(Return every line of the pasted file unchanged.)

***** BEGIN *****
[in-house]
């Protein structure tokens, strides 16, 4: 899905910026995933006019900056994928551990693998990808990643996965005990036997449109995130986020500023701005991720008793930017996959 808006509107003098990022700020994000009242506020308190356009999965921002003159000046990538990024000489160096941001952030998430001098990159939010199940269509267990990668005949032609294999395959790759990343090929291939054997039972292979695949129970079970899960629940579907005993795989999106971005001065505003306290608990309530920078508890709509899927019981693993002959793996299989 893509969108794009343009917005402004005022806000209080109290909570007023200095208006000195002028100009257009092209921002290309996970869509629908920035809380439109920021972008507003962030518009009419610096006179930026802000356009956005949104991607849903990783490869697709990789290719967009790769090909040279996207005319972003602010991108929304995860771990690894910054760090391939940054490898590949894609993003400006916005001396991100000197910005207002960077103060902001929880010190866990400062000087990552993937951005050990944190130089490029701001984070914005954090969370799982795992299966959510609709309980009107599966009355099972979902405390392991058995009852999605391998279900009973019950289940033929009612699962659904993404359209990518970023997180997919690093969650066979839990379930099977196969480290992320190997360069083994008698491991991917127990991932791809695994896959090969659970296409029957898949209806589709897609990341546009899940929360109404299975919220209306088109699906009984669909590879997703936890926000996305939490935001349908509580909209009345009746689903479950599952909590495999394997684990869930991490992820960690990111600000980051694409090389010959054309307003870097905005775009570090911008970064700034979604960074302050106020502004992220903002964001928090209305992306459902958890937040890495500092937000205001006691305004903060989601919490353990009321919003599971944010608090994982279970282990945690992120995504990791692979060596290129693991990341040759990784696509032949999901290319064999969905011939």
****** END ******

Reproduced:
[in-house]
């Protein structure tokens, strides 16, 4: 899905910026995933006019900056994928551990693998990808990643996965005990036997449109995130986020500023701005991720008793930017996959 808006509107003098990022700020994000009242506020308190356009999965921002003159000046990538990024000489160096941001952030998430001098990159939010199940269509267990990668005949032609294999395959790759990343090929291939054997039972292979695949129970079970899960629940579907005993795989999106971005001065505003306290608990309530920078508890709509899927019981693993002959793996299989 893509969108794009343009917005402004005022806000209080109290909570007023200095208006000195002028100009257009092209921002290309996970869509629908920035809380439109920021972008507003962030518009009419610096006179930026802000356009956005949104991607849903990783490869697709990789290719967009790769090909040279996207005319972003602010991108929304995860771990690894910054760090391939940054490898590949894609993003400006916005001396991100000197910005207002960077103060902001929880010190866990400062000087990552993937951005050990944190130089490029701001984070914005954090969370799982795992299966959510609709309980009107599966009355099972979902405390392991058995009852999605391998279900009973019950289940033929009612699962659904993404359209990518970023997180997919690093969650066979839990379930099977196969480290992320190997360069083994008698491991991917127990991932791809695994896959090969659970296409029957898949209806589709897609990341546009899940929360109404299975919220209306088109699906009984669909590879997703936890926000996305939490935001349908509580909209009345009746689903479950599952909590495999394997684990869930991490992820960690990111600000980051694409090389010959054309307003870097905005775009570090911008970064700034979604960074302050106020502004992220903002964001928090209305992306459902958890937040890495500092937000205001006691305004903060989601919490353990009321919003599971944010608090994982279970282990945690992120995504990791692979060596290129693991990341040759990784696509032949999901290319064999969905011939």